Edgar Young Mullins, Southern’s fourth president, was born in Franklin County, Mississippi, on January 5, 1860, the fourth of eleven children. Ambitious as a youth, Mullins ran errands in a telegraph office before taking charge of the operation at age fifteen. E. Y., as he was known, entered the Texas Agricultural and Mechanical College at sixteen years of age. Following his graduation from the school, Mullins studied to be a lawyer, but rerouted his career path after his conversion at a revival service. The Texan desired the work of a missionary and so moved to Louisville in 1881 to study theology at Southern.
Mullins graduated from Southern in 1885 as one of the top students of his class. Seeking deployment to Brazil for missions work, Mullins faced another life crossroads when the SBC’s Foreign Mission Board denied him appointment due to insufficient funding. Though it disappointed Mullins, this development enabled him to marry Isla May Hawley, whom he had met while attending Walnut Street Baptist Church. The couple tragically saw two sons die in early childhood but enjoyed a happy life together.
Mullins worked for the next fourteen years first as the associate secretary of the Southern Baptist Foreign Mission Board and later as a pastor in Baltimore and Massachusetts. Observing the squalor of the Baltimore inner city, Mullins acquired a sensibility to social issues that lasted a lifetime. Following his time in Baltimore, Mullins settled into pastoral work in New England, far from his alma mater and the Whitsitt controversy. When Southern sent an agent to his doorstep in late 1898 to offer him its presidency, Mullins expressed initial shock at the thought of leaving and taking up such work. The unanimous call of the trustees persuaded him, however, and he assumed the presidency in 1899.
The president marked his term with bold strokes. He sometimes clashed with faculty members who preferred the historic team-oriented style of leadership, though he enjoyed considerable popularity among the majority of the campus community. In the midst of the 75 Million Campaign in 1919, he began an independent campaign for the seminary that brought a sizeable sum to Southern and secured the seminary’s relocation to a more favorable site. He led the seminary’s purchase of a picturesque plot of land in East Louisville known as “the Beeches.” This initiative represented one of the more significant acts of a long and notable presidency.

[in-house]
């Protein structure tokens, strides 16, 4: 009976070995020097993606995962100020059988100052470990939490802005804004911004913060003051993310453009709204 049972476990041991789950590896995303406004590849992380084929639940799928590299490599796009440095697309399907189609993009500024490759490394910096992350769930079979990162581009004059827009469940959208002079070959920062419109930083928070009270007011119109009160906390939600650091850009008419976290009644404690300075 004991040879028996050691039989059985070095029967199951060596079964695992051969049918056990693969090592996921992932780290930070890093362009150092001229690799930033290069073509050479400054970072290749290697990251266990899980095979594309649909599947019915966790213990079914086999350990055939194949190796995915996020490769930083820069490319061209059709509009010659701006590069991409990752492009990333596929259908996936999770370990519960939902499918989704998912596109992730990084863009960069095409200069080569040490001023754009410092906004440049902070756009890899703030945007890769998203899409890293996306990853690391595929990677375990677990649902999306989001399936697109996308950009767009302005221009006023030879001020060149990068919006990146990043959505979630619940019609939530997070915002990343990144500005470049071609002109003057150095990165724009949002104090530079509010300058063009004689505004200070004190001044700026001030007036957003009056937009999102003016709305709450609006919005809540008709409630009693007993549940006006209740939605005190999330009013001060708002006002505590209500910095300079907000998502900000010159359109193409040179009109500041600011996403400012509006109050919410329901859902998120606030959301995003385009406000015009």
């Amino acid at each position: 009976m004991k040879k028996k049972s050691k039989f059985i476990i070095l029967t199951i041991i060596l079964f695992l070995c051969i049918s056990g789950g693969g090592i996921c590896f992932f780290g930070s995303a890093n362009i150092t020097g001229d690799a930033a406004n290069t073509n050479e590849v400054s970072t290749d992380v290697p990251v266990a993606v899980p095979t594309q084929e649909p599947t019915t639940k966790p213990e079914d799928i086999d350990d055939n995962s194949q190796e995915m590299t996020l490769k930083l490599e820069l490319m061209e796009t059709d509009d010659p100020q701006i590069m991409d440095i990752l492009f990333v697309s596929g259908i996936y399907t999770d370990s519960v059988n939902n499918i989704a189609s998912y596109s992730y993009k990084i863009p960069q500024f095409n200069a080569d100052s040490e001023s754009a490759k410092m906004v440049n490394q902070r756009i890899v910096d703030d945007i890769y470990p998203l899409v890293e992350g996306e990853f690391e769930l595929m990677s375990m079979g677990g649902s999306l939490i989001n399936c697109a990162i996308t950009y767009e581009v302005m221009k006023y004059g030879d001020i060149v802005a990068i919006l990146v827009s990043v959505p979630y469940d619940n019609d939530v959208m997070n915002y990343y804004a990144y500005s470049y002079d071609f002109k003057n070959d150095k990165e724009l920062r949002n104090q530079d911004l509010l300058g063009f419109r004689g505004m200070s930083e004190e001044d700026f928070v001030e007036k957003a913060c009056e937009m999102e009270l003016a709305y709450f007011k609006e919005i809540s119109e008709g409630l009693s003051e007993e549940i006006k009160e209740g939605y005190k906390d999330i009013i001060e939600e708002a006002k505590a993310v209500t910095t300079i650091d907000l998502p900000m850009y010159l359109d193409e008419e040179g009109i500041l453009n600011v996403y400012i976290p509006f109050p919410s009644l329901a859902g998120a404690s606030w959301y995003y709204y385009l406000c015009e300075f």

Mullins became one of the most influential Southern Baptists of the twentieth century. His influence extended to all spheres of Southern Baptist life. He shaped Southern Baptist theology through his many denominational articles and such books as The Axioms of Religion, Why is Christianity True?, and Christianity at the Crossroads. A denominational statesman, Mullins served as SBC president from 1921 to 1924 and as chairman of the Baptist Faith and Message Committee in 1925. Mullins was a giant among the Southern Baptists. He was a member of Louisville’s Broadway Baptist Church. Mullins passed away on November 23, 1928 after a paralyzing stroke.
Source: William E. Ellis, A Man of Books and a Man of the People, Macon, GA: Mercer University Press, 1985. Mullins, E.Y, The Axioms of Religion, George, Timothy and Denise, editors. Nashville, TN: Broadman, 1997. Mullins, Isla May, Edgar Young Mullins: An Intimate Biography, Nashville, TN: Sunday School Board, 1929.